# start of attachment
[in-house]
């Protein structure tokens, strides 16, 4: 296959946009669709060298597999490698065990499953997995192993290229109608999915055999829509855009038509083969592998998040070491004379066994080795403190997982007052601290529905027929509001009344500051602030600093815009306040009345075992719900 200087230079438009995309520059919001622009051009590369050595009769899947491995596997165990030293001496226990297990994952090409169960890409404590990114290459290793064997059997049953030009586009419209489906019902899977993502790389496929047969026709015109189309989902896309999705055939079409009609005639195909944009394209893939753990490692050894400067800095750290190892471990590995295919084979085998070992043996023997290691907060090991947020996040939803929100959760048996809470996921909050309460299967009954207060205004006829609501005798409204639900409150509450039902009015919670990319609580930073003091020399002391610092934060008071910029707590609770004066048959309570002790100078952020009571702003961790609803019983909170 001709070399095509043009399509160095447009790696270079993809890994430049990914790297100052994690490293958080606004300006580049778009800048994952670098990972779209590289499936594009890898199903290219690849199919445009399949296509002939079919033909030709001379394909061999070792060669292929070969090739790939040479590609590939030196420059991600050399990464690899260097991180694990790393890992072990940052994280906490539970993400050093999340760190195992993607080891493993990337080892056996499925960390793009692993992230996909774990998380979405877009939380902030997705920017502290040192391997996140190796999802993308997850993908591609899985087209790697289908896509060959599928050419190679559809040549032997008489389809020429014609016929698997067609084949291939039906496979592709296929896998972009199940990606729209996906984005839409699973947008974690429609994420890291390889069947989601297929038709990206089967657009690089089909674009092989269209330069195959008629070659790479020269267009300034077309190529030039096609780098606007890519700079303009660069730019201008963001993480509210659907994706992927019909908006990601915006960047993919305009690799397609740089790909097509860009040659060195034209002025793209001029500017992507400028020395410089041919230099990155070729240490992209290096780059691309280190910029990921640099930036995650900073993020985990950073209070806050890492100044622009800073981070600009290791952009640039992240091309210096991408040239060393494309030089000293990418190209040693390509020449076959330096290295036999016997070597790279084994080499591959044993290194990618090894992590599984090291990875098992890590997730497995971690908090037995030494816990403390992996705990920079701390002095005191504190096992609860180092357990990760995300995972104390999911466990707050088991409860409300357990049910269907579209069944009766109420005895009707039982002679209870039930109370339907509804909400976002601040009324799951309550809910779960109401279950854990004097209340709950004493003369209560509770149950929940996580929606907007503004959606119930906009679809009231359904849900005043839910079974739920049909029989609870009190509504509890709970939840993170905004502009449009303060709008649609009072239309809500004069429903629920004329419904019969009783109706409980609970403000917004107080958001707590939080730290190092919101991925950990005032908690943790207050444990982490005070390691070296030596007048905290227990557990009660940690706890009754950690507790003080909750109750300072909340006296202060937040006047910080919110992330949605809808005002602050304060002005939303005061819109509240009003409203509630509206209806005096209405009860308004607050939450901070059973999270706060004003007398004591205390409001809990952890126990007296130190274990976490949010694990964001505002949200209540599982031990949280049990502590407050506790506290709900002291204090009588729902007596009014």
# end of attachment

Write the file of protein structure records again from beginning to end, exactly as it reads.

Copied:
[in-house]
């Protein structure tokens, strides 16, 4: 296959946009669709060298597999490698065990499953997995192993290229109608999915055999829509855009038509083969592998998040070491004379066994080795403190997982007052601290529905027929509001009344500051602030600093815009306040009345075992719900 200087230079438009995309520059919001622009051009590369050595009769899947491995596997165990030293001496226990297990994952090409169960890409404590990114290459290793064997059997049953030009586009419209489906019902899977993502790389496929047969026709015109189309989902896309999705055939079409009609005639195909944009394209893939753990490692050894400067800095750290190892471990590995295919084979085998070992043996023997290691907060090991947020996040939803929100959760048996809470996921909050309460299967009954207060205004006829609501005798409204639900409150509450039902009015919670990319609580930073003091020399002391610092934060008071910029707590609770004066048959309570002790100078952020009571702003961790609803019983909170 001709070399095509043009399509160095447009790696270079993809890994430049990914790297100052994690490293958080606004300006580049778009800048994952670098990972779209590289499936594009890898199903290219690849199919445009399949296509002939079919033909030709001379394909061999070792060669292929070969090739790939040479590609590939030196420059991600050399990464690899260097991180694990790393890992072990940052994280906490539970993400050093999340760190195992993607080891493993990337080892056996499925960390793009692993992230996909774990998380979405877009939380902030997705920017502290040192391997996140190796999802993308997850993908591609899985087209790697289908896509060959599928050419190679559809040549032997008489389809020429014609016929698997067609084949291939039906496979592709296929896998972009199940990606729209996906984005839409699973947008974690429609994420890291390889069947989601297929038709990206089967657009690089089909674009092989269209330069195959008629070659790479020269267009300034077309190529030039096609780098606007890519700079303009660069730019201008963001993480509210659907994706992927019909908006990601915006960047993919305009690799397609740089790909097509860009040659060195034209002025793209001029500017992507400028020395410089041919230099990155070729240490992209290096780059691309280190910029990921640099930036995650900073993020985990950073209070806050890492100044622009800073981070600009290791952009640039992240091309210096991408040239060393494309030089000293990418190209040693390509020449076959330096290295036999016997070597790279084994080499591959044993290194990618090894992590599984090291990875098992890590997730497995971690908090037995030494816990403390992996705990920079701390002095005191504190096992609860180092357990990760995300995972104390999911466990707050088991409860409300357990049910269907579209069944009766109420005895009707039982002679209870039930109370339907509804909400976002601040009324799951309550809910779960109401279950854990004097209340709950004493003369209560509770149950929940996580929606907007503004959606119930906009679809009231359904849900005043839910079974739920049909029989609870009190509504509890709970939840993170905004502009449009303060709008649609009072239309809500004069429903629920004329419904019969009783109706409980609970403000917004107080958001707590939080730290190092919101991925950990005032908690943790207050444990982490005070390691070296030596007048905290227990557990009660940690706890009754950690507790003080909750109750300072909340006296202060937040006047910080919110992330949605809808005002602050304060002005939303005061819109509240009003409203509630509206209806005096209405009860308004607050939450901070059973999270706060004003007398004591205390409001809990952890126990007296130190274990976490949010694990964001505002949200209540599982031990949280049990502590407050506790506290709900002291204090009588729902007596009014």